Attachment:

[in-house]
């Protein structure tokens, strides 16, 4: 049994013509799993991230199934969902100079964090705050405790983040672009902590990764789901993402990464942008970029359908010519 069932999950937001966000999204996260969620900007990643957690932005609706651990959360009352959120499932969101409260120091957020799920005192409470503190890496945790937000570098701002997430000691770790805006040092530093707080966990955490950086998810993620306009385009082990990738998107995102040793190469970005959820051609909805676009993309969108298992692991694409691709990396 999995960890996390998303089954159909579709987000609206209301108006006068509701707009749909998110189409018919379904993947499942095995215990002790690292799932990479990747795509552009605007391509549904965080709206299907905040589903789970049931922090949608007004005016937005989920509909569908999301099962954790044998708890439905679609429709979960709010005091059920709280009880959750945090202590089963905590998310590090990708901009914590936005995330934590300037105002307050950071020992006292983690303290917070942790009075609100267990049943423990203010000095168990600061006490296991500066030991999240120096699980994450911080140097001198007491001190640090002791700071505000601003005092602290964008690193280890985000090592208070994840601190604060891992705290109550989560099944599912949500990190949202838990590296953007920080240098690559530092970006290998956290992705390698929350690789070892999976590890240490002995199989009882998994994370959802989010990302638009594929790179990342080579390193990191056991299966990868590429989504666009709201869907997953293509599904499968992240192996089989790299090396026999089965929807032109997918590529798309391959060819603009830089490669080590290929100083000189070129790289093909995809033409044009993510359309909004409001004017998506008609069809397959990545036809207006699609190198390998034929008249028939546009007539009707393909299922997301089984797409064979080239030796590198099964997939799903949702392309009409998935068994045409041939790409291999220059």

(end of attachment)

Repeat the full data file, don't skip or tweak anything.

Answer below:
[in-house]
């Protein structure tokens, strides 16, 4: 049994013509799993991230199934969902100079964090705050405790983040672009902590990764789901993402990464942008970029359908010519 069932999950937001966000999204996260969620900007990643957690932005609706651990959360009352959120499932969101409260120091957020799920005192409470503190890496945790937000570098701002997430000691770790805006040092530093707080966990955490950086998810993620306009385009082990990738998107995102040793190469970005959820051609909805676009993309969108298992692991694409691709990396 999995960890996390998303089954159909579709987000609206209301108006006068509701707009749909998110189409018919379904993947499942095995215990002790690292799932990479990747795509552009605007391509549904965080709206299907905040589903789970049931922090949608007004005016937005989920509909569908999301099962954790044998708890439905679609429709979960709010005091059920709280009880959750945090202590089963905590998310590090990708901009914590936005995330934590300037105002307050950071020992006292983690303290917070942790009075609100267990049943423990203010000095168990600061006490296991500066030991999240120096699980994450911080140097001198007491001190640090002791700071505000601003005092602290964008690193280890985000090592208070994840601190604060891992705290109550989560099944599912949500990190949202838990590296953007920080240098690559530092970006290998956290992705390698929350690789070892999976590890240490002995199989009882998994994370959802989010990302638009594929790179990342080579390193990191056991299966990868590429989504666009709201869907997953293509599904499968992240192996089989790299090396026999089965929807032109997918590529798309391959060819603009830089490669080590290929100083000189070129790289093909995809033409044009993510359309909004409001004017998506008609069809397959990545036809207006699609190198390998034929008249028939546009007539009707393909299922997301089984797409064979080239030796590198099964997939799903949702392309009409998935068994045409041939790409291999220059």